OLIVIA BLYTH – A FILM & AN ESSAY
Film First, Articulation After: a Personal Reflection on Violet Nights
I have noted in myself an incessant need to put things in images before I can fully understand them. This is a personal essay about how this presented itself in my experience of writing, directing and producing a short absurdist film on a micro-budget earlier this year.
I’m apprehensive about a personal interpretation of my own film mostly because it feels self-indulgent. And perhaps it is, yes, being the film-maker and critic simultaneously is undeniably enjoyable but that is not my sole intention. Instead I’d like to discuss the cross-influence between my own life and the film. The ‘’art-life imitation’’ discussion has been through the wringer and back but it’s something I’ve very rarely seen in the context of amateur artists. This is my small recognition of the value in doing that.
In response to the casual mention that I made a short film this year, the police conversationalist will ask ‘’Oh, what was it about?’’. I know exactly what it’s about of course, even still that question causes an odd panic. It’s about clowns, I’ll say. It’s about identity and isolation. It’s an almost-silent lesbian-clown love story and ragtime surrealist film about social performance and Lacanian desire. That one is a joke. These answers are usually sufficient but the truth is my own understanding of the film has shifted hugely through the 6 months it took to complete. It plot is simple: an unnamed main character (Isabel Murgelas) meets her acquaintance/neighbour (Catherine Manwaring) in the hallway of an apartment building. There’s an uncertainty and awkwardness. They hold eye-contact for a bit too long, exchange a small dialogue then go separate ways. She continues her evening alone in detached contemplation, and the neighbour becomes an emblem for the escape out of loneliness. Watching the sun set over London, she closes her eyes. The sequence that follows takes up the rest of the film: the same character dressed as a clown wanders carefree through London at night. After a while, the novelty has worn off and she feels deflated and lonely again. At this point the swing-time score stops (South Sea Rose, originally the score to a 1929 comedy-drama by the same name). Only moment later she looks up and is shocked to see the neighbour who is now also dressed as a clown, sat opposite her on the train. They get off the train together and dance through the night.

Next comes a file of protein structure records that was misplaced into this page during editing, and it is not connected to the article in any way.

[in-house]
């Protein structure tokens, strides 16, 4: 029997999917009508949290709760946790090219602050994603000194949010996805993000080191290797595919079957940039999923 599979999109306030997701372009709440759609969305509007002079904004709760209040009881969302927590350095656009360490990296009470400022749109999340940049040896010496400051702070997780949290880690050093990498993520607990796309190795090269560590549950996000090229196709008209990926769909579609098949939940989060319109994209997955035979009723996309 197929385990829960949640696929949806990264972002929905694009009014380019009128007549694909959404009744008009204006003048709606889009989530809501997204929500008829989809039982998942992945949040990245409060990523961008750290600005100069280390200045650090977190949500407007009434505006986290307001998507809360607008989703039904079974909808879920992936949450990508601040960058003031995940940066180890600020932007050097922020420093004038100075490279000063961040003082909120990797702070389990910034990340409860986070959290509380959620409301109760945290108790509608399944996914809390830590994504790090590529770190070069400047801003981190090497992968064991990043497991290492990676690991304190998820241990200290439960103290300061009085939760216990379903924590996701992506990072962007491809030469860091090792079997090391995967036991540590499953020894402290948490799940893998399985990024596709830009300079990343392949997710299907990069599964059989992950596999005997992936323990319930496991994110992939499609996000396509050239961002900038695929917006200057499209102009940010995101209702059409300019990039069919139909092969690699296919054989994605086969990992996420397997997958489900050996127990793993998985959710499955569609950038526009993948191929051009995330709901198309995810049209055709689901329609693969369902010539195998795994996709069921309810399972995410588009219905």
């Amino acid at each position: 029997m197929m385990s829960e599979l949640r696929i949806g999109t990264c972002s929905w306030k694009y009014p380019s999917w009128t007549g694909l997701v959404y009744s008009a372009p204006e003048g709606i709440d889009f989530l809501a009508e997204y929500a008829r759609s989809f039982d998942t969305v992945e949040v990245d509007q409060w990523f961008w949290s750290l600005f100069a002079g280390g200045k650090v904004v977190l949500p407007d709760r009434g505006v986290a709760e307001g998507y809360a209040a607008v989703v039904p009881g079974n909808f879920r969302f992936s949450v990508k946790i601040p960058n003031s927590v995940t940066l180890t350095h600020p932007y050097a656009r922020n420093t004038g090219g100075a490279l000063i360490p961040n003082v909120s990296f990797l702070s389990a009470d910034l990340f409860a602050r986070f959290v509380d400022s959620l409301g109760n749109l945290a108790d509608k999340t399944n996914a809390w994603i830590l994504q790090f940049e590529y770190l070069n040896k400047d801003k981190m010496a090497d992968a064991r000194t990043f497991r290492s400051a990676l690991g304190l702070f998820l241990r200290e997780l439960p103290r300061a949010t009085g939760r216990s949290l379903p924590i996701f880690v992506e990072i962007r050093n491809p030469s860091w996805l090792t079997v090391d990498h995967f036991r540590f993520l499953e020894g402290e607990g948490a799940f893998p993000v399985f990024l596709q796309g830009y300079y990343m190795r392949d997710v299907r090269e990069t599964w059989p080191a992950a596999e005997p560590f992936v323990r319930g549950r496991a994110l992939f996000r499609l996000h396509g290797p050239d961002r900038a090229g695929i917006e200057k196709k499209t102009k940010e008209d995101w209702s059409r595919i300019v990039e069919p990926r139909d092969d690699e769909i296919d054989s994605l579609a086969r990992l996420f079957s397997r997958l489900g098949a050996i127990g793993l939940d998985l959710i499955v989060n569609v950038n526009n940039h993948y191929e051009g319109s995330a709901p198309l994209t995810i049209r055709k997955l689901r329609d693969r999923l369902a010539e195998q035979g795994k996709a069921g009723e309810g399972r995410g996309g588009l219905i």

During preproduction I mostly saw Violet Nights as a film about dream and escapism through fantasy which, on one level, it undeniably is. I opened the written pitch with ‘’film is a practical tool for the visual expression of both desire and dreams’’ making these themes the very basis of my vision. Now the film is complete I’ve been able to watch it detached from the original blueprint, I’ve found myself totally sidestepping this initial approach. Originally, I wanted to use the dreaminess to leave the ending open – is she dreaming or is she really dressing up as a clown at night? And what are the implications there, is this fantasy a satisfying escape or is she delusional? I find this pretty boring in retrospect and in several ways I think I was hiding behind this ‘intentional ambiguity’. What I personally think redeems Violet Nights is viewing it under the pretence that she isn’t dreaming. Or rather, that it doesn’t matter because this is a film. I renewed this understanding during the post-production for two entirely separate reasons, but found they became interwoven by the film itself and I’ve spent the last couple of months trying to detangle them. The first reason was a technical limitation, totally dependent on the unedited footage itself. The second is related solely to a development in my own identity and interpersonal relationships. They are folded into each other, making it difficult for me to separate my life from the film.
Violet Nights was the first film I directed, at least directed and took seriously. It hadn’t fully occurred to me that the role of a director was to, well, direct. That is in its most basic sense: giving clear and concise instructions. I feel myself to be neurotically inarticulate at the best of times so this efficient communication doesn’t come naturally. The ‘intentional ambiguity’ which I’d been levitating the whole idea on only made things worse. I knew the aesthetic inside-out and could easily prompt the small cast, I was just unable to express the emotional and ideological core of the film. Why? Because I was purposely diluting it.